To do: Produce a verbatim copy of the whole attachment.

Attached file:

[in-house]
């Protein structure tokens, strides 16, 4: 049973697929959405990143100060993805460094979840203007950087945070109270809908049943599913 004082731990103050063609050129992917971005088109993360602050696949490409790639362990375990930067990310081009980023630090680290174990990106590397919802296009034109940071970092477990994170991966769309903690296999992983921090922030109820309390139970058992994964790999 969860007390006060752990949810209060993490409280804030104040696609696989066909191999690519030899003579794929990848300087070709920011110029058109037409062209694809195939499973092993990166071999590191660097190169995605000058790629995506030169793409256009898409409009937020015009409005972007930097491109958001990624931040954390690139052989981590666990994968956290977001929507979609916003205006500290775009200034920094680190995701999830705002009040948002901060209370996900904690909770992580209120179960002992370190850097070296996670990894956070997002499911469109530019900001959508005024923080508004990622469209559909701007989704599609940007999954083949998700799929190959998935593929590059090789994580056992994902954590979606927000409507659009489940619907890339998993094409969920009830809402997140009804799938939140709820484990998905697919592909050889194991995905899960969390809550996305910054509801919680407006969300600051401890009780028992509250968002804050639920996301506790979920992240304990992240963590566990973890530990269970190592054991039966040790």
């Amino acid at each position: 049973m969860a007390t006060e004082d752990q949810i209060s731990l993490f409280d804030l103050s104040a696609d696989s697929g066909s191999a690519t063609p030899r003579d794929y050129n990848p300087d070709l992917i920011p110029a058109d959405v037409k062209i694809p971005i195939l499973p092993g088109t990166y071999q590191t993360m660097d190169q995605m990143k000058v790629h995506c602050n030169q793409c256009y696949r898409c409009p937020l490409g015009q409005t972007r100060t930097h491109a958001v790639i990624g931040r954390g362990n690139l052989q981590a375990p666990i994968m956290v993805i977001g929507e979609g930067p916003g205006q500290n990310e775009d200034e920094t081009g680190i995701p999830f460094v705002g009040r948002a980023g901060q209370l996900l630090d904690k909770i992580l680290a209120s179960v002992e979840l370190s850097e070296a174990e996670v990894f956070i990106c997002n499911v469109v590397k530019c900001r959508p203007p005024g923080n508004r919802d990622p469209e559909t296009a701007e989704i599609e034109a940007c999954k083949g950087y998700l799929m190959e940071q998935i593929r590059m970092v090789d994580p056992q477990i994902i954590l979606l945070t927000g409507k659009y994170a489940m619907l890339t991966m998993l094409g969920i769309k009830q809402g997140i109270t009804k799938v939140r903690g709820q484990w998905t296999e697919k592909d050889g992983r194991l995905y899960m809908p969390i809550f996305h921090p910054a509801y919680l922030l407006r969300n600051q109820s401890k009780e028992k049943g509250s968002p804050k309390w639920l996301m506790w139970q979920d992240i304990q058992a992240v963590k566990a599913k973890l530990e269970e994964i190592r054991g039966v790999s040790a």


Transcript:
[in-house]
């Protein structure tokens, strides 16, 4: 049973697929959405990143100060993805460094979840203007950087945070109270809908049943599913 004082731990103050063609050129992917971005088109993360602050696949490409790639362990375990930067990310081009980023630090680290174990990106590397919802296009034109940071970092477990994170991966769309903690296999992983921090922030109820309390139970058992994964790999 969860007390006060752990949810209060993490409280804030104040696609696989066909191999690519030899003579794929990848300087070709920011110029058109037409062209694809195939499973092993990166071999590191660097190169995605000058790629995506030169793409256009898409409009937020015009409005972007930097491109958001990624931040954390690139052989981590666990994968956290977001929507979609916003205006500290775009200034920094680190995701999830705002009040948002901060209370996900904690909770992580209120179960002992370190850097070296996670990894956070997002499911469109530019900001959508005024923080508004990622469209559909701007989704599609940007999954083949998700799929190959998935593929590059090789994580056992994902954590979606927000409507659009489940619907890339998993094409969920009830809402997140009804799938939140709820484990998905697919592909050889194991995905899960969390809550996305910054509801919680407006969300600051401890009780028992509250968002804050639920996301506790979920992240304990992240963590566990973890530990269970190592054991039966040790």
């Amino acid at each position: 049973m969860a007390t006060e004082d752990q949810i209060s731990l993490f409280d804030l103050s104040a696609d696989s697929g066909s191999a690519t063609p030899r003579d794929y050129n990848p300087d070709l992917i920011p110029a058109d959405v037409k062209i694809p971005i195939l499973p092993g088109t990166y071999q590191t993360m660097d190169q995605m990143k000058v790629h995506c602050n030169q793409c256009y696949r898409c409009p937020l490409g015009q409005t972007r100060t930097h491109a958001v790639i990624g931040r954390g362990n690139l052989q981590a375990p666990i994968m956290v993805i977001g929507e979609g930067p916003g205006q500290n990310e775009d200034e920094t081009g680190i995701p999830f460094v705002g009040r948002a980023g901060q209370l996900l630090d904690k909770i992580l680290a209120s179960v002992e979840l370190s850097e070296a174990e996670v990894f956070i990106c997002n499911v469109v590397k530019c900001r959508p203007p005024g923080n508004r919802d990622p469209e559909t296009a701007e989704i599609e034109a940007c999954k083949g950087y998700l799929m190959e940071q998935i593929r590059m970092v090789d994580p056992q477990i994902i954590l979606l945070t927000g409507k659009y994170a489940m619907l890339t991966m998993l094409g969920i769309k009830q809402g997140i109270t009804k799938v939140r903690g709820q484990w998905t296999e697919k592909d050889g992983r194991l995905y899960m809908p969390i809550f996305h921090p910054a509801y919680l922030l407006r969300n600051q109820s401890k009780e028992k049943g509250s968002p804050k309390w639920l996301m506790w139970q979920d992240i304990q058992a992240v963590k566990a599913k973890l530990e269970e994964i190592r054991g039966v790999s040790a």